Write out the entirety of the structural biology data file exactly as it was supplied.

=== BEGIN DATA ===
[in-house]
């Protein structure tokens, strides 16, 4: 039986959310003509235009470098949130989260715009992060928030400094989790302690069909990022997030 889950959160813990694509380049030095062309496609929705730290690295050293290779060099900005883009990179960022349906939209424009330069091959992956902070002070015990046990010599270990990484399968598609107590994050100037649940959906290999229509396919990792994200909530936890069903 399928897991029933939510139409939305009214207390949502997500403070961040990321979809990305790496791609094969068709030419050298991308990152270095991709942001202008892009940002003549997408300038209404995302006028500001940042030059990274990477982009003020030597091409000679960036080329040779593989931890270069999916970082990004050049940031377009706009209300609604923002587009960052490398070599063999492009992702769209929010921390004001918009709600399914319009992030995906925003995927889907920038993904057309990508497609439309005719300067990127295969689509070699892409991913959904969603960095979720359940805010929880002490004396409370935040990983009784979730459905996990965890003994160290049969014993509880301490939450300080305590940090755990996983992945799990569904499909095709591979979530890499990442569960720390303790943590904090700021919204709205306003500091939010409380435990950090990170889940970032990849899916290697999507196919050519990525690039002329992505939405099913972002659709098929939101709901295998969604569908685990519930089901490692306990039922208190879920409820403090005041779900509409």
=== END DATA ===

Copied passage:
[in-house]
């Protein structure tokens, strides 16, 4: 039986959310003509235009470098949130989260715009992060928030400094989790302690069909990022997030 889950959160813990694509380049030095062309496609929705730290690295050293290779060099900005883009990179960022349906939209424009330069091959992956902070002070015990046990010599270990990484399968598609107590994050100037649940959906290999229509396919990792994200909530936890069903 399928897991029933939510139409939305009214207390949502997500403070961040990321979809990305790496791609094969068709030419050298991308990152270095991709942001202008892009940002003549997408300038209404995302006028500001940042030059990274990477982009003020030597091409000679960036080329040779593989931890270069999916970082990004050049940031377009706009209300609604923002587009960052490398070599063999492009992702769209929010921390004001918009709600399914319009992030995906925003995927889907920038993904057309990508497609439309005719300067990127295969689509070699892409991913959904969603960095979720359940805010929880002490004396409370935040990983009784979730459905996990965890003994160290049969014993509880301490939450300080305590940090755990996983992945799990569904499909095709591979979530890499990442569960720390303790943590904090700021919204709205306003500091939010409380435990950090990170889940970032990849899916290697999507196919050519990525690039002329992505939405099913972002659709098929939101709901295998969604569908685990519930089901490692306990039922208190879920409820403090005041779900509409």